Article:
Slumdog: Milioner z ulicy
Studentka Instytutu Filologii Angielskiej Uniwersytetu Wrocławskiego (pod kierunkiem dr Justyny Deszcz-Tryhubczak)
The brilliance of lights, constant movement, the noise – these are only a few of the things that first come to one’s mind in connection with „Slumdog Millionaire”. The said elements make the movie seem to be spontaneously vivid, if not vibrant. This dynamism can also be seen in the whole „Slumdog” story, which, even though it is not instantly visible, is not really a pleasant tale with a happy end. Still, slightly spoiling the whole fun of it, the happy end has indeed happened! The viewer is left facing a dilemma whether this story is an authentic visualization of a boy’s success or whether it is a modern fairy tale. Or maybe both?
The story of Jamal, a boy from Indian slums, may seem to be both absurd and quite simple. It centers on an attempt to escape one’s reality, or even on a sort of wish to survive in an unwelcoming environment. This is the way in which one could try to describe Jamal’s and his brother Salim’s childhood.
The story begins, quite surprisingly, from the end. Jamal gets caught by the police under the accusation of the fraud that he was supposed to commit. An important detail is that only a couple of minutes earlier the boy was taking part in the popular TV programme „Who Wants to Be a Millionaire?”, waiting for the last, most worthy question. How did an uneducated boy from the slums manage to get so far and accomplish such a goal? This is what both the police officer and the audience watching „Slumdog Millionaire” want to understand. The scene in which Jamal undergoes the interrogation process becomes a chance for him to tell the story of his life, which, paraphrasing the police officer, seems to be both unlikely and true. Pondering over his past, Jamal tells the story of his life, which magically coincides with the answer to the questions stated in „Who Wants to Be a Millionaire?”.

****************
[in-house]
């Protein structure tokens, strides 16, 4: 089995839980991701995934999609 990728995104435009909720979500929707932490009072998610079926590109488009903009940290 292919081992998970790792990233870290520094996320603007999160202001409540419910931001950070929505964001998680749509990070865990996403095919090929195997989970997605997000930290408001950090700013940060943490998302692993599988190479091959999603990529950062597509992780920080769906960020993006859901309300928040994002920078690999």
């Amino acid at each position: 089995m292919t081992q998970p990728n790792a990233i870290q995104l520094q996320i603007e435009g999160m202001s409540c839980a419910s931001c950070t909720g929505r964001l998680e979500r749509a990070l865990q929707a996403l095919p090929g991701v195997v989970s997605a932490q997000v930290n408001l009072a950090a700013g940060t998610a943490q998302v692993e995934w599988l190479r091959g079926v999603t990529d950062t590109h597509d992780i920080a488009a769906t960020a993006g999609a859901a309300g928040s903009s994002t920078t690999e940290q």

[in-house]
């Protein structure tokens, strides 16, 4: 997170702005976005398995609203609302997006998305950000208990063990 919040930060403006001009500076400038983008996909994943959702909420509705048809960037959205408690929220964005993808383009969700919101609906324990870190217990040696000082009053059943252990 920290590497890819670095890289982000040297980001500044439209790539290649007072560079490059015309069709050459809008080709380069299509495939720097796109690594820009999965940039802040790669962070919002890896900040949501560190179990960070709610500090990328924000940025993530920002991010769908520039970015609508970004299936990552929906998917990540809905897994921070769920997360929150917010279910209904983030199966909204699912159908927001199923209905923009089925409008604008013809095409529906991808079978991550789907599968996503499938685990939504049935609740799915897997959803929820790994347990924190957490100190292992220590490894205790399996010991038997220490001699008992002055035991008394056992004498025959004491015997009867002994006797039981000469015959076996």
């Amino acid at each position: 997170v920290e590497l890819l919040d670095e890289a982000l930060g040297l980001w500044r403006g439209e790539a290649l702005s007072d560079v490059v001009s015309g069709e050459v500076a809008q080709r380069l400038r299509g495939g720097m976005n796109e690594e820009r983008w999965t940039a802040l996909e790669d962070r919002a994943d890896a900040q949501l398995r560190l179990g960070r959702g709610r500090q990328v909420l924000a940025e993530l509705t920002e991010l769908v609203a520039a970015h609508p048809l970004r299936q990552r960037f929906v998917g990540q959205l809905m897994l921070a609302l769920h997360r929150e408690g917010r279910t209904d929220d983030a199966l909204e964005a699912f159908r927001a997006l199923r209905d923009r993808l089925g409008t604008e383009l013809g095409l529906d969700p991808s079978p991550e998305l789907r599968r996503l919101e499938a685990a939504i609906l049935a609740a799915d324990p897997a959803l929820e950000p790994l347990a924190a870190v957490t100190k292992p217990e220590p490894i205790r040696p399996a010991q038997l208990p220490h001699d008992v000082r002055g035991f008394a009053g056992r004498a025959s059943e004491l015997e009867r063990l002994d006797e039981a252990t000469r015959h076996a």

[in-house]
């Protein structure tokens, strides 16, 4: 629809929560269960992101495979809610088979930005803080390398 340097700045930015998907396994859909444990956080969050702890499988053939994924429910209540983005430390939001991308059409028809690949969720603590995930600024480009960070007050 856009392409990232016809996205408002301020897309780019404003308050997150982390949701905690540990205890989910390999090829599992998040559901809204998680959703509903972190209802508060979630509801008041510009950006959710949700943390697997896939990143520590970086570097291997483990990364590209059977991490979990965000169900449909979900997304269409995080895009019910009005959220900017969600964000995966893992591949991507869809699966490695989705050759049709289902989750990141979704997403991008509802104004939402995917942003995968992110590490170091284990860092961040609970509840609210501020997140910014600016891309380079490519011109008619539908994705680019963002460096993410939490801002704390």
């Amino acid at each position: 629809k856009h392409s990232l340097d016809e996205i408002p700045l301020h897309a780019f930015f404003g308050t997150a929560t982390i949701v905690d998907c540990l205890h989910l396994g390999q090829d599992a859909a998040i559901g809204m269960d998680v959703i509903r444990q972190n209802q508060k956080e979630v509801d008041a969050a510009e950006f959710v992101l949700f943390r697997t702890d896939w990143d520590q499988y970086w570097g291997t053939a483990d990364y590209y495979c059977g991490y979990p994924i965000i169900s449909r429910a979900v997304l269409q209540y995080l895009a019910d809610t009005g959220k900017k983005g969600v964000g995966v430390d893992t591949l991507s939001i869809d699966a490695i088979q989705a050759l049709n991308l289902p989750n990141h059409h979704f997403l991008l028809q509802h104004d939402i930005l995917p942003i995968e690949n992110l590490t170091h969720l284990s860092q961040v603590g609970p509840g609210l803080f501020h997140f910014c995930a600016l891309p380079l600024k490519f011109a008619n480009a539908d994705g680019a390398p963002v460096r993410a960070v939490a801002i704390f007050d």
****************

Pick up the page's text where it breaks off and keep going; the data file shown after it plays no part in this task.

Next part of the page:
The main character’s life, with all its incredibility and undoubtful charm, would not have been the same if not shaped by the extremely rough (but also interesting – such contrasts seem to be present throughout the whole movie) childhood. It is sometimes hard to even call the events in Jamal’s life something close to the experiences from childhood, especially following the common idea of this stage of life as the time of leisure and fun. Both he and his brother are forced to rely on one another since the earliest moments of life. The death of their mother means losing both a family member and someone that was protecting them from the world of adults, in which they had to survive. The children quickly learn that in the reality of adults they cannot seek any compassion or help. During their journey, Jamal and Salim witness acts of children abuse which are presented as a regular element of Indian reality. Prostitution, mutilation, or becoming a member of a gang are only a few of the experiences real-life children from the slums undergo. In most cases, the only alternative possible is death.
It could be concluded that such a childhood is likely to end up with a trauma. The childhood years of Jamal and Salim could be compared with the model of childhood presented by Charles Dickens, filled with the exploitation, violence and the desperate aspiration to improve one’s fate. But, contrasted with the childhood presented in Dickens’s books, childhood represented in „Slumdog Millionaire” seems to be free of the need to give in and submit to the harsh circumstances. Jamal and Salim try to remain positive against all odds. Their story does not only present the cruelty of the world, but also reminds viewers of two important factors thanks to which such tragic moments can be conquered and redeemed. Hope and love are the boy’s insurance in his journey towards adulthood. Even though it may seem banal, only thanks to these two emotions, Jamal does not immerse himself in the wonders of the capitalist world – power and money. The feelings Jamal has for Latika are so strong that they enable him to finally accomplish his goal and find happiness in life.
The belief in the power of love has a really important place in this modern fairy tale. Even Salim learns about its beneficial effects, but in his case the outcome is much more tragic. In the end, the experience of both brothers and their interesting, and quite often entertaining adventures show that the perception of their childhood as a tragic one seems to be a bit overrated. It is a hard time for both of them, but definitely not lacking the sense of enrichment connected with the exploration and understanding of the reality.